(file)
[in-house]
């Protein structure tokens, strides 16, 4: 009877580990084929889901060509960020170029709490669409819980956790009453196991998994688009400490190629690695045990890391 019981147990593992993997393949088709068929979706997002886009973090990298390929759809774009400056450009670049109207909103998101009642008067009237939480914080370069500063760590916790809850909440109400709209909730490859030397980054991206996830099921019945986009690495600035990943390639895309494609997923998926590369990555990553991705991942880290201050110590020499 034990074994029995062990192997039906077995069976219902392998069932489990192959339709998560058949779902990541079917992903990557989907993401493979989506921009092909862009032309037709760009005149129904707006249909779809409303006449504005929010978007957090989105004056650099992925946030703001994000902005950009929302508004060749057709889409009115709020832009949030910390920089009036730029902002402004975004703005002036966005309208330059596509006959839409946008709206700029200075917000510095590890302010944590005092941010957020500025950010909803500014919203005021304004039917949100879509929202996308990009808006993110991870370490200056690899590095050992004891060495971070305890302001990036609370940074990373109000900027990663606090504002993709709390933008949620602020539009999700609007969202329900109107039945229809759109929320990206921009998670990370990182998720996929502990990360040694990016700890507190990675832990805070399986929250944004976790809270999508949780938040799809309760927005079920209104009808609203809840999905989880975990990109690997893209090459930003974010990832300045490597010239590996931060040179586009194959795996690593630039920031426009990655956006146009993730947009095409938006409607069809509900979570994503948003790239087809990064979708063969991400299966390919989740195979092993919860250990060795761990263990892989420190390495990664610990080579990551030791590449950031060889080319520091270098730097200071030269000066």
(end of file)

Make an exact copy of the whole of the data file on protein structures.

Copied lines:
[in-house]
């Protein structure tokens, strides 16, 4: 009877580990084929889901060509960020170029709490669409819980956790009453196991998994688009400490190629690695045990890391 019981147990593992993997393949088709068929979706997002886009973090990298390929759809774009400056450009670049109207909103998101009642008067009237939480914080370069500063760590916790809850909440109400709209909730490859030397980054991206996830099921019945986009690495600035990943390639895309494609997923998926590369990555990553991705991942880290201050110590020499 034990074994029995062990192997039906077995069976219902392998069932489990192959339709998560058949779902990541079917992903990557989907993401493979989506921009092909862009032309037709760009005149129904707006249909779809409303006449504005929010978007957090989105004056650099992925946030703001994000902005950009929302508004060749057709889409009115709020832009949030910390920089009036730029902002402004975004703005002036966005309208330059596509006959839409946008709206700029200075917000510095590890302010944590005092941010957020500025950010909803500014919203005021304004039917949100879509929202996308990009808006993110991870370490200056690899590095050992004891060495971070305890302001990036609370940074990373109000900027990663606090504002993709709390933008949620602020539009999700609007969202329900109107039945229809759109929320990206921009998670990370990182998720996929502990990360040694990016700890507190990675832990805070399986929250944004976790809270999508949780938040799809309760927005079920209104009808609203809840999905989880975990990109690997893209090459930003974010990832300045490597010239590996931060040179586009194959795996690593630039920031426009990655956006146009993730947009095409938006409607069809509900979570994503948003790239087809990064979708063969991400299966390919989740195979092993919860250990060795761990263990892989420190390495990664610990080579990551030791590449950031060889080319520091270098730097200071030269000066």